Professor Ballard has announced that the Tanzanian database will be featured in the Journal of Forensic Sciences in January.

Chupacabra Head and Owner/Finder

Photo/Eric Gay

SAN MARCOS, Texas – The results are in: The ugly, big-eared animal found this summer in southern Texas is not the mythical, bloodsucking chupacabra. It’s just a plain old coyote.

Biologists at Texas State University announced Thursday night they had identified the hairless doglike creature.

KENS-TV of San Antonio provided a tissue sample from the animal for testing.

“The DNA sequence is a virtually identical match to DNA from the coyote,” biologist Mike Forstner said in a statement. “This is probably the answer a lot of folks thought might be the outcome. I, myself, really thought it was a domestic dog, but the Cuero Chupacabra is a Texas Coyote.”

Phylis Canion and some of her neighbors discovered the 40-pound bodies of three of the animals over four days in July outside her ranch in Cuero, 90 miles southeast of San Antonio.

Canion said she saved the head of the one she found so she could get to the bottom of its ancestry through DNA testing and then mount it for posterity.

Chupacabra means, “goat sucker” in Spanish, and it is said to have originated in Puerto Rico and Mexico.

Additional skin samples have been taken to try to determine the cause of the animal’s hair loss, Forstner said.


By Malcolm Ritter, Associated Press
NEW YORK — An Abyssinian cat from Missouri, named Cinnamon, has just made scientific history. Researchers have largely decoded her DNA, a step that may aid the search for treatments for both feline and human diseases.The report adds cats to the roughly two dozen mammals whose DNA has been unraveled, a list that includes dogs, chimps, rats, mice, cows and of course, people.Why add cats? They get more than 200 diseases that resemble human illnesses, and knowing the details of their genetic makeup should help in the search for vaccines and treatments, researchers say. The list includes a cat version of AIDS, SARS, diabetes, retinal disease and spina bifida, said Stephen J. O’Brien of the National Cancer Institute.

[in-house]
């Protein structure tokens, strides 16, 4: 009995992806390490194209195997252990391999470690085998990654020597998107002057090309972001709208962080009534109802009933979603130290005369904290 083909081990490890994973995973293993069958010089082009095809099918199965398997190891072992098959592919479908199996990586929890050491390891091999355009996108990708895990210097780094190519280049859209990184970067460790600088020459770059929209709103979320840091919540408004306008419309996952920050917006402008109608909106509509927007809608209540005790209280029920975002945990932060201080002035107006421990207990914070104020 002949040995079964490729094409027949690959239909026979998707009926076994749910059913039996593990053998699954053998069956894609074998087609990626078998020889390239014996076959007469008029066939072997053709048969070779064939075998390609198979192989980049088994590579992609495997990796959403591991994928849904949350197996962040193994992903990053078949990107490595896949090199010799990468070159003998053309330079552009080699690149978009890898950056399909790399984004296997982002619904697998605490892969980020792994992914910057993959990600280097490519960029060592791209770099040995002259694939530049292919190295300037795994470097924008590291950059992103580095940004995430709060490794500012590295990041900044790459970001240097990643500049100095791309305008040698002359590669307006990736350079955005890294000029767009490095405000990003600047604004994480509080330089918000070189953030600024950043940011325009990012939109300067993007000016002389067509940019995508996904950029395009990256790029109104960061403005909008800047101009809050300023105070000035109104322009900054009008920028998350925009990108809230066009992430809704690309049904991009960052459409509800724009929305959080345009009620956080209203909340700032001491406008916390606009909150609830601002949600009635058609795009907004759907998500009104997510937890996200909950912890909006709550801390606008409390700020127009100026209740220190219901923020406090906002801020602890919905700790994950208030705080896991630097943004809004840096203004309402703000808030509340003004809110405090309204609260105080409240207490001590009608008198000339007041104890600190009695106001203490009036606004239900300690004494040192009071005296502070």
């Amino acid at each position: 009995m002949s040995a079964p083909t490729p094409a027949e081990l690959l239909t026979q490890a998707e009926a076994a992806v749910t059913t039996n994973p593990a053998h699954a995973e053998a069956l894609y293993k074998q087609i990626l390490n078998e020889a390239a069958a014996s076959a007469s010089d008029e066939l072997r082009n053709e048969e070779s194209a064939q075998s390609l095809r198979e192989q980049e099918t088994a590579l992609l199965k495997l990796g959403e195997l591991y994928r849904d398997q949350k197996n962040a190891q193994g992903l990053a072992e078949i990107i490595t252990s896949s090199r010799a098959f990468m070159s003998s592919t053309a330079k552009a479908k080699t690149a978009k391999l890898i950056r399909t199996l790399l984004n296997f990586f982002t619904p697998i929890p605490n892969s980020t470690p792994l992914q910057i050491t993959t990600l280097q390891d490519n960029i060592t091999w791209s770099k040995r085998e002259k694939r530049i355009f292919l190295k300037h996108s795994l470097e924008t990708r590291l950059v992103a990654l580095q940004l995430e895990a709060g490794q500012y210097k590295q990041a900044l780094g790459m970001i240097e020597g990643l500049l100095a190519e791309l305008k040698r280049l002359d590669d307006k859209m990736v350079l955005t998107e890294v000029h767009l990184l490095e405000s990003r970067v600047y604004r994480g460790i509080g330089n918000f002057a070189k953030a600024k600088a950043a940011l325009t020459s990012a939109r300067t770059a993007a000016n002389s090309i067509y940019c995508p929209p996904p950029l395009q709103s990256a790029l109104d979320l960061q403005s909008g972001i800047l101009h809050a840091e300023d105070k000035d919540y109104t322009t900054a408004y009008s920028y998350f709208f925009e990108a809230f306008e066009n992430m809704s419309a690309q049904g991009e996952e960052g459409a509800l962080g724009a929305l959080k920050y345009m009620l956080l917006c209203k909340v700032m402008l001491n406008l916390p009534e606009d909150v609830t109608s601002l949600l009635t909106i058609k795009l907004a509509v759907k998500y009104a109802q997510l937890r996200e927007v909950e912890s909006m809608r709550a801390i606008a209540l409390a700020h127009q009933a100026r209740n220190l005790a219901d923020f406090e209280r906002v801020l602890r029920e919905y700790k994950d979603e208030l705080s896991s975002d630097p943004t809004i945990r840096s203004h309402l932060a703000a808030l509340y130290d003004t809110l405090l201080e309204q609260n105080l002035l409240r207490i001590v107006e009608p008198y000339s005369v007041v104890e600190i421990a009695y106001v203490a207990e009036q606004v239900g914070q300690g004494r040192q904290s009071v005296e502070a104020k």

The new work is reported in the November issue of the journal Genome Research by a team including O’Brien and colleague Joan Pontius. It covers about two-thirds of the DNA of Cinnamon, a research cat that lives at the University of Missouri in Columbia; more complete results are expected next year, O’Brien said.

Richard Gibbs of the Baylor College of Medicine in Houston, who led a team that decoded the DNA of a monkey called the rhesus macaque, called the new work “a good outline” of cat DNA. Scientists are looking forward to the complete version, which will be useful for making detailed comparisons to the DNA of other animals, he said.

The full complement of an organism’s DNA is called its genome. In cats, as in people, it’s made up of nearly 3 billion building blocks. The sequence of those blocks spells out the hereditary information, just as strings of letters spell out sentences. Decoding a genome, which is called sequencing, means identifying the order of the building blocks.

The new work identified 20,285 genes in the cat, probably about 95% of the animal’s full complement, O’Brien said. That’s similar to the 20,000-25,000 genes estimated for humans.